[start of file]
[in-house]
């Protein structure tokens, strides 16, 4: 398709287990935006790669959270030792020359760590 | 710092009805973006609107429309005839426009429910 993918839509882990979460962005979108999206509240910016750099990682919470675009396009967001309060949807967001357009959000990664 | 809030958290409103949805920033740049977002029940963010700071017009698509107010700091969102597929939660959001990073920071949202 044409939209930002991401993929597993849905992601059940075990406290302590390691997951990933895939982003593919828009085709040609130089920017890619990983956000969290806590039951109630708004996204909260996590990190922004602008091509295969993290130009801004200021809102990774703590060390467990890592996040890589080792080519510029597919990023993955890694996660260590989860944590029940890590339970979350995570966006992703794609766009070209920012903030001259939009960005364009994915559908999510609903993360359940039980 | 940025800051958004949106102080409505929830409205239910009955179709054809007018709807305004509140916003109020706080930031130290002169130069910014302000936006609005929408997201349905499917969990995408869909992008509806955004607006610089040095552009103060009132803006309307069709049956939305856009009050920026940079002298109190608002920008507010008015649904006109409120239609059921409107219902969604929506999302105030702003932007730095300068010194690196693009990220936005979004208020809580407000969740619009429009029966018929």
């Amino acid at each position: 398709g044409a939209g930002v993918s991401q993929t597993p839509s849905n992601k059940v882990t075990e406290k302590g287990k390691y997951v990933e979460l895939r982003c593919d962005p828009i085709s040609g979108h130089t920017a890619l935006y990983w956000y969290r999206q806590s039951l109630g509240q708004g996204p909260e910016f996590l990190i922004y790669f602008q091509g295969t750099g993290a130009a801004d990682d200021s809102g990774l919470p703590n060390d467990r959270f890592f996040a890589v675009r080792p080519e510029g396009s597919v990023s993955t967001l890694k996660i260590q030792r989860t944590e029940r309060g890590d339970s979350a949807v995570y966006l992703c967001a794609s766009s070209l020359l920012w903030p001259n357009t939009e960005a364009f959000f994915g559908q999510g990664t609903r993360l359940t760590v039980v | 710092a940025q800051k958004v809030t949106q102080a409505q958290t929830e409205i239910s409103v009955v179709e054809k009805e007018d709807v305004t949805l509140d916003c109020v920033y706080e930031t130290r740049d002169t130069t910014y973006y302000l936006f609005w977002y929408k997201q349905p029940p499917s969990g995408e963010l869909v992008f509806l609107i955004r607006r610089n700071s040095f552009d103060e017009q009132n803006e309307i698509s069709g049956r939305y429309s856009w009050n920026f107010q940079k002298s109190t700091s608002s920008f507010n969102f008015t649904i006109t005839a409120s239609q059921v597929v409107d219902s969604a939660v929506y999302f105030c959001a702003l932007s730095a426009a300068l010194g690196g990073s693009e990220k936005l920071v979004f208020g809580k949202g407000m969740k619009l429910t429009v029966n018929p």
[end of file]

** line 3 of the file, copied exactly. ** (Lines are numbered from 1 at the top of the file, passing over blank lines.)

């Amino acid at each position: 398709g044409a939209g930002v993918s991401q993929t597993p839509s849905n992601k059940v882990t075990e406290k302590g287990k390691y997951v990933e979460l895939r982003c593919d962005p828009i085709s040609g979108h130089t920017a890619l935006y990983w956000y969290r999206q806590s039951l109630g509240q708004g996204p909260e910016f996590l990190i922004y790669f602008q091509g295969t750099g993290a130009a801004d990682d200021s809102g990774l919470p703590n060390d467990r959270f890592f996040a890589v675009r080792p080519e510029g396009s597919v990023s993955t967001l890694k996660i260590q030792r989860t944590e029940r309060g890590d339970s979350a949807v995570y966006l992703c967001a794609s766009s070209l020359l920012w903030p001259n357009t939009e960005a364009f959000f994915g559908q999510g990664t609903r993360l359940t760590v039980v | 710092a940025q800051k958004v809030t949106q102080a409505q958290t929830e409205i239910s409103v009955v179709e054809k009805e007018d709807v305004t949805l509140d916003c109020v920033y706080e930031t130290r740049d002169t130069t910014y973006y302000l936006f609005w977002y929408k997201q349905p029940p499917s969990g995408e963010l869909v992008f509806l609107i955004r607006r610089n700071s040095f552009d103060e017009q009132n803006e309307i698509s069709g049956r939305y429309s856009w009050n920026f107010q940079k002298s109190t700091s608002s920008f507010n969102f008015t649904i006109t005839a409120s239609q059921v597929v409107d219902s969604a939660v929506y999302f105030c959001a702003l932007s730095a426009a300068l010194g690196g990073s693009e990220k936005l920071v979004f208020g809580k949202g407000m969740k619009l429910t429009v029966n018929p």